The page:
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Old 09-02-2015, 12:42   #16
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Re: Lagoon 421

As recommended above, take a look at the L400. Similar sailing, similar space, much more modern design the same as the 450, under 12m so cheaper to haul and berth.
Have a look at the online brochures and pics and notice the L380 and L421 are the only current models still with round furniture, which is hard to get comfortable or lay on, as well as no headlinings and not many hull linings, so worse insulation and a colder feel. i.e. The saloon ceiling is flow coated with a couple of timber strips over. A cruise ready 400 with larger engines, folding props. Additional refrigeration, dinghy, AIS, radar, and a few other factory options should be around EU300K, and add EU20K for solar, WM and all safety gear and household stuff.
That's vat free, no duty and not tax so where you register it will effect those fees. Probably BVIs is a good option.
We've bought two new lagoons ex factory through Javier at catamarans Barcelona. Have a chat to him.
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Old 09-02-2015, 14:29   #17
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Re: Lagoon 421

"as well as no head linings and not many hull linings"
My L421 (Late 2010) has head linings the same as my L450 (2013).
Can not remember what the 420 was finished like but, 421 definitely has linings similar to current 400/450.
The square finished furniture definitely looks more modern, as to comfort I am not so positive. I still have not found a way to sit in saloon and watch a full video in comfort yet in the L450.
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Old 09-02-2015, 14:52   #18
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Re: Lagoon 421

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any thoughts on the lack of a crossbeam on the 421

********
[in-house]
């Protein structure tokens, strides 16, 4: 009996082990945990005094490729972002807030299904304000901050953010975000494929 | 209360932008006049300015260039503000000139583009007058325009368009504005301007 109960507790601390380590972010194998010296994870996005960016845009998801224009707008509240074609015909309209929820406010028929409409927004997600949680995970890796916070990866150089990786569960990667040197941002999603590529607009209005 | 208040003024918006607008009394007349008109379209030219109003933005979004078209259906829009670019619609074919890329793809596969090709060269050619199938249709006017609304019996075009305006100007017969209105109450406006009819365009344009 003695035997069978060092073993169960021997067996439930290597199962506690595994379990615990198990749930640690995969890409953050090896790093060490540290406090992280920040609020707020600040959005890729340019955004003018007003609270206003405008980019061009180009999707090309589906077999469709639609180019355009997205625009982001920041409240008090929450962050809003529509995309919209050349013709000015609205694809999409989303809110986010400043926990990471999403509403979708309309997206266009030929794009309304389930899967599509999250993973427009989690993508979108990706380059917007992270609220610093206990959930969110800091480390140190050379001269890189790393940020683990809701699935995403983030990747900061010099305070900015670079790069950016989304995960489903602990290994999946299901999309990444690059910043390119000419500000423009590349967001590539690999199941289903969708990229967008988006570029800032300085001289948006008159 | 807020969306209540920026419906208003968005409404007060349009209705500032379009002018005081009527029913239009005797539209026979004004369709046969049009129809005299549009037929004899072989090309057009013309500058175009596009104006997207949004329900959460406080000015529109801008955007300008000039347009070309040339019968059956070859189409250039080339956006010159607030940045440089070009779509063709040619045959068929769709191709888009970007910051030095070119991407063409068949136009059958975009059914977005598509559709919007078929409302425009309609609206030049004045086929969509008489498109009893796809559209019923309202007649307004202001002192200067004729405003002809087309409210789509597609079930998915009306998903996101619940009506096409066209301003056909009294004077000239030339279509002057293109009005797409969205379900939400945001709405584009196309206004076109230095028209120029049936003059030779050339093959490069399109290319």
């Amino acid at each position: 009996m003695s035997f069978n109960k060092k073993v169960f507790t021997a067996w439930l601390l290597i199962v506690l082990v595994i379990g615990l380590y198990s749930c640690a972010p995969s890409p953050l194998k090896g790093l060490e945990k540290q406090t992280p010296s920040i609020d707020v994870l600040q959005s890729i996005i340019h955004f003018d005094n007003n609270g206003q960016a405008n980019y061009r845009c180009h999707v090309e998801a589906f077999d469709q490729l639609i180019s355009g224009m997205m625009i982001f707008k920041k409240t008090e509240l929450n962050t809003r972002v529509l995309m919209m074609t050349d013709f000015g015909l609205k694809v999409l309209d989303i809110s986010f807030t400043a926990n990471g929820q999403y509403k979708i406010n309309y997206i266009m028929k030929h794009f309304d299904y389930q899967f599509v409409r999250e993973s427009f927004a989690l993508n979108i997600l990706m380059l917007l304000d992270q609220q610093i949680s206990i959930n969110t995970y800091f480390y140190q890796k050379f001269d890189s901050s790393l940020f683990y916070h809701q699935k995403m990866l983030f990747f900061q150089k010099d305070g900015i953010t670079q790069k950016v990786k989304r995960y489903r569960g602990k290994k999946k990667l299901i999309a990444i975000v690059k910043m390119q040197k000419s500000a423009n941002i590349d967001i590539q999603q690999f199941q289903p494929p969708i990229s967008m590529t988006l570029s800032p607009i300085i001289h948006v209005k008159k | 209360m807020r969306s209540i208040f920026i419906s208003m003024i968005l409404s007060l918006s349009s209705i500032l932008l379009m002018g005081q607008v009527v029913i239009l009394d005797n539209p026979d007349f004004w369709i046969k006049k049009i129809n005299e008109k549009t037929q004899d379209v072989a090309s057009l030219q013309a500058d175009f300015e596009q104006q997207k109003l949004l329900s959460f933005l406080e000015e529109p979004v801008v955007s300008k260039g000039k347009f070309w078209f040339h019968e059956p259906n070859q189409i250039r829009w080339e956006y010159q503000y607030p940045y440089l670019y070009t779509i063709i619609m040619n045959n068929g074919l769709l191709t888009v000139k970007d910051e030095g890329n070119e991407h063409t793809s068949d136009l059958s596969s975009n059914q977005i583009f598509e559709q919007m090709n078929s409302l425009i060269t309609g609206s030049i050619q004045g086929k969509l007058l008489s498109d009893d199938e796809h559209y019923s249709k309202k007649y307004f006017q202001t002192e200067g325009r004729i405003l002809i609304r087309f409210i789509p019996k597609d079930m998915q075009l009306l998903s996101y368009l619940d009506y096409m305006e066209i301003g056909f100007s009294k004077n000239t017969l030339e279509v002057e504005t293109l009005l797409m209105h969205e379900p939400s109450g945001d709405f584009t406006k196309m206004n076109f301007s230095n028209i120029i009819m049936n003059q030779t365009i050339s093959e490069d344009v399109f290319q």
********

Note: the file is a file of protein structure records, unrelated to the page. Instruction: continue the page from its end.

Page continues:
Structurally, Lagoon was able to incorporate this aspect because the bridgedeck is extended pretty far out towards the bows. The center "nacelle" can thus support the rig loads without the need for a crossbeam. As already described, the tramps are small. The extended bridgedeck is also why the interior volume is so large. I was told by a salesman trying to sell me a 420 that the 420's interior volume was bigger than a 440's - for this reason. He may be right and based on my time on my friend's 421, the interior volume is a lot more than on my 47 foot cat - because my bows are over a third of the total length.

So, not having a front crossbeam saves weight, but having a longer bridgedeck costs weight. Who knows which is lighter? Pick yer poison. The proponents of centered weights - short bridgedecks and long bows and sterns - argue that this configuration results in less pitching, thus less air disruption over the sails, thus more weatherly speed, and more comfort to boot. A glance at consensus or self proclaimed "performance" cats indeed shows long bows.

But this is not a performance boat and those placing priorities on livability vs performance may be well served. Then the discussion focuses from cat to cat on livability vs livability. Here, wise male partners are wisest to defer to the Admirals......... Just nod yer heads. Yes, dear.